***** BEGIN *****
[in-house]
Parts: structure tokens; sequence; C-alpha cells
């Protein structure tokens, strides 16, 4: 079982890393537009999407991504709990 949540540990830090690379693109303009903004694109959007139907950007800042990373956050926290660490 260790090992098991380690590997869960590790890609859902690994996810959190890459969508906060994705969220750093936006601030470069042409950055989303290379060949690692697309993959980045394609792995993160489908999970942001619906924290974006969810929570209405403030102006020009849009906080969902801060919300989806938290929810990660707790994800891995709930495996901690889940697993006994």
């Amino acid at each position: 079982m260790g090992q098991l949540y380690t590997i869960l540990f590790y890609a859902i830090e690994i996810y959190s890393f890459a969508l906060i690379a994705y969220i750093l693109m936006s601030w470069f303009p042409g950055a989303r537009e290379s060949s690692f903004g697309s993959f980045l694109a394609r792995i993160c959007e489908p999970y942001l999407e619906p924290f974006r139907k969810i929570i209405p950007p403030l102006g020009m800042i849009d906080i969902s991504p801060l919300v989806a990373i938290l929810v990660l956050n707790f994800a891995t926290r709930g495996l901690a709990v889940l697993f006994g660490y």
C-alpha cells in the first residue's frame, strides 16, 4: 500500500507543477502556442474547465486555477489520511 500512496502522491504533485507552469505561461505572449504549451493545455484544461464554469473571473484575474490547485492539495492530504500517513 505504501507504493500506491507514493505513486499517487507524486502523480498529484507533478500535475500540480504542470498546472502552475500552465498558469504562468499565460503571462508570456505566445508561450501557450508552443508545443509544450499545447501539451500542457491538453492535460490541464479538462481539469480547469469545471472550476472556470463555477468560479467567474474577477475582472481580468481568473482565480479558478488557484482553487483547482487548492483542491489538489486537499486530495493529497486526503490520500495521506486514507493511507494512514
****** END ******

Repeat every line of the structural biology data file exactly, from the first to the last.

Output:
[in-house]
Parts: structure tokens; sequence; C-alpha cells
């Protein structure tokens, strides 16, 4: 079982890393537009999407991504709990 949540540990830090690379693109303009903004694109959007139907950007800042990373956050926290660490 260790090992098991380690590997869960590790890609859902690994996810959190890459969508906060994705969220750093936006601030470069042409950055989303290379060949690692697309993959980045394609792995993160489908999970942001619906924290974006969810929570209405403030102006020009849009906080969902801060919300989806938290929810990660707790994800891995709930495996901690889940697993006994």
């Amino acid at each position: 079982m260790g090992q098991l949540y380690t590997i869960l540990f590790y890609a859902i830090e690994i996810y959190s890393f890459a969508l906060i690379a994705y969220i750093l693109m936006s601030w470069f303009p042409g950055a989303r537009e290379s060949s690692f903004g697309s993959f980045l694109a394609r792995i993160c959007e489908p999970y942001l999407e619906p924290f974006r139907k969810i929570i209405p950007p403030l102006g020009m800042i849009d906080i969902s991504p801060l919300v989806a990373i938290l929810v990660l956050n707790f994800a891995t926290r709930g495996l901690a709990v889940l697993f006994g660490y």
C-alpha cells in the first residue's frame, strides 16, 4: 500500500507543477502556442474547465486555477489520511 500512496502522491504533485507552469505561461505572449504549451493545455484544461464554469473571473484575474490547485492539495492530504500517513 505504501507504493500506491507514493505513486499517487507524486502523480498529484507533478500535475500540480504542470498546472502552475500552465498558469504562468499565460503571462508570456505566445508561450501557450508552443508545443509544450499545447501539451500542457491538453492535460490541464479538462481539469480547469469545471472550476472556470463555477468560479467567474474577477475582472481580468481568473482565480479558478488557484482553487483547482487548492483542491489538489486537499486530495493529497486526503490520500495521506486514507493511507494512514